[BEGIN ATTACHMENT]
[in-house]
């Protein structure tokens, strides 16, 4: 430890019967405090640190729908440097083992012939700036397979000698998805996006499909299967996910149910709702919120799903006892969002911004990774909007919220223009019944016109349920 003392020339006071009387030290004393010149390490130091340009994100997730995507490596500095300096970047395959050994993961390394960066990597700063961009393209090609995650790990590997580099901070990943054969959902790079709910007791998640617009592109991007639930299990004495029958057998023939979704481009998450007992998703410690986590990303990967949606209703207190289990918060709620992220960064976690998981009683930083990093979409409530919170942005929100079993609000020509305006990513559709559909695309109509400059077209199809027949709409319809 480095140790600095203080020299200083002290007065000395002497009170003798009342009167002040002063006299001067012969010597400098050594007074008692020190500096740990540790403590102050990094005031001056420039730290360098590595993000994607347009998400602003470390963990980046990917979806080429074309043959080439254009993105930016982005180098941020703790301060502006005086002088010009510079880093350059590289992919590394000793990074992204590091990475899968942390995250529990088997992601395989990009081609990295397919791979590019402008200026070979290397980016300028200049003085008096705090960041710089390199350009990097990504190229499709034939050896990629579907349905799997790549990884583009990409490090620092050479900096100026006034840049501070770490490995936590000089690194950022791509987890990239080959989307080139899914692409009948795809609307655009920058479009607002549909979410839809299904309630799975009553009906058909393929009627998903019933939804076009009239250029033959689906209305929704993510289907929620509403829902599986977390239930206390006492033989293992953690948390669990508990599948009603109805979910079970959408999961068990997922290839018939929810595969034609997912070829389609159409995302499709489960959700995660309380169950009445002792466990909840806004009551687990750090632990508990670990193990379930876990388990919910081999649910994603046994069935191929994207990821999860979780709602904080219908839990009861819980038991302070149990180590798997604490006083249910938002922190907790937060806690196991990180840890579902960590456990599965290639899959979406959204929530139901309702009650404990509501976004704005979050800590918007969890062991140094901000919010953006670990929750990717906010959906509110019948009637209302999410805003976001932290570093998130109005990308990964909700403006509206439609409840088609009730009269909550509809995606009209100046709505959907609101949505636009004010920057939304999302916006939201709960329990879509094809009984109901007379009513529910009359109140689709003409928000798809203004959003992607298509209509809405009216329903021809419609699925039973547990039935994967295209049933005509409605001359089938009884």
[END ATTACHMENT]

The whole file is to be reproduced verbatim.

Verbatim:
[in-house]
């Protein structure tokens, strides 16, 4: 430890019967405090640190729908440097083992012939700036397979000698998805996006499909299967996910149910709702919120799903006892969002911004990774909007919220223009019944016109349920 003392020339006071009387030290004393010149390490130091340009994100997730995507490596500095300096970047395959050994993961390394960066990597700063961009393209090609995650790990590997580099901070990943054969959902790079709910007791998640617009592109991007639930299990004495029958057998023939979704481009998450007992998703410690986590990303990967949606209703207190289990918060709620992220960064976690998981009683930083990093979409409530919170942005929100079993609000020509305006990513559709559909695309109509400059077209199809027949709409319809 480095140790600095203080020299200083002290007065000395002497009170003798009342009167002040002063006299001067012969010597400098050594007074008692020190500096740990540790403590102050990094005031001056420039730290360098590595993000994607347009998400602003470390963990980046990917979806080429074309043959080439254009993105930016982005180098941020703790301060502006005086002088010009510079880093350059590289992919590394000793990074992204590091990475899968942390995250529990088997992601395989990009081609990295397919791979590019402008200026070979290397980016300028200049003085008096705090960041710089390199350009990097990504190229499709034939050896990629579907349905799997790549990884583009990409490090620092050479900096100026006034840049501070770490490995936590000089690194950022791509987890990239080959989307080139899914692409009948795809609307655009920058479009607002549909979410839809299904309630799975009553009906058909393929009627998903019933939804076009009239250029033959689906209305929704993510289907929620509403829902599986977390239930206390006492033989293992953690948390669990508990599948009603109805979910079970959408999961068990997922290839018939929810595969034609997912070829389609159409995302499709489960959700995660309380169950009445002792466990909840806004009551687990750090632990508990670990193990379930876990388990919910081999649910994603046994069935191929994207990821999860979780709602904080219908839990009861819980038991302070149990180590798997604490006083249910938002922190907790937060806690196991990180840890579902960590456990599965290639899959979406959204929530139901309702009650404990509501976004704005979050800590918007969890062991140094901000919010953006670990929750990717906010959906509110019948009637209302999410805003976001932290570093998130109005990308990964909700403006509206439609409840088609009730009269909550509809995606009209100046709505959907609101949505636009004010920057939304999302916006939201709960329990879509094809009984109901007379009513529910009359109140689709003409928000798809203004959003992607298509209509809405009216329903021809419609699925039973547990039935994967295209049933005509409605001359089938009884």